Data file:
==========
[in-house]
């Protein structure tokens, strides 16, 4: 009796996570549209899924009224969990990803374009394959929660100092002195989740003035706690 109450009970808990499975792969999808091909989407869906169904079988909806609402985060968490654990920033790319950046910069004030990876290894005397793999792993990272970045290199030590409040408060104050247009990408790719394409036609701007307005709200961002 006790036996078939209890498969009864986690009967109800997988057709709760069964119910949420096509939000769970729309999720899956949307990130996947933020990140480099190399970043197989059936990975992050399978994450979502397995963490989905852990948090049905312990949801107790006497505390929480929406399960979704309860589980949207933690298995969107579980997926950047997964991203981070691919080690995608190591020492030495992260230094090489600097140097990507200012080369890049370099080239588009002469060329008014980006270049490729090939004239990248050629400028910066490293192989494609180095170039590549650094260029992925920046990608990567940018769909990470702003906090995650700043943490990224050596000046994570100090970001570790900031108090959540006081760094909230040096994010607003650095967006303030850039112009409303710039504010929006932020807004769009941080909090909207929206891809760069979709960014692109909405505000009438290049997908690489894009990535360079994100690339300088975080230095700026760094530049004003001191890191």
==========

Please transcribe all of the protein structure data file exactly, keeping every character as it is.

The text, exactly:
[in-house]
């Protein structure tokens, strides 16, 4: 009796996570549209899924009224969990990803374009394959929660100092002195989740003035706690 109450009970808990499975792969999808091909989407869906169904079988909806609402985060968490654990920033790319950046910069004030990876290894005397793999792993990272970045290199030590409040408060104050247009990408790719394409036609701007307005709200961002 006790036996078939209890498969009864986690009967109800997988057709709760069964119910949420096509939000769970729309999720899956949307990130996947933020990140480099190399970043197989059936990975992050399978994450979502397995963490989905852990948090049905312990949801107790006497505390929480929406399960979704309860589980949207933690298995969107579980997926950047997964991203981070691919080690995608190591020492030495992260230094090489600097140097990507200012080369890049370099080239588009002469060329008014980006270049490729090939004239990248050629400028910066490293192989494609180095170039590549650094260029992925920046990608990567940018769909990470702003906090995650700043943490990224050596000046994570100090970001570790900031108090959540006081760094909230040096994010607003650095967006303030850039112009409303710039504010929006932020807004769009941080909090909207929206891809760069979709960014692109909405505000009438290049997908690489894009990535360079994100690339300088975080230095700026760094530049004003001191890191």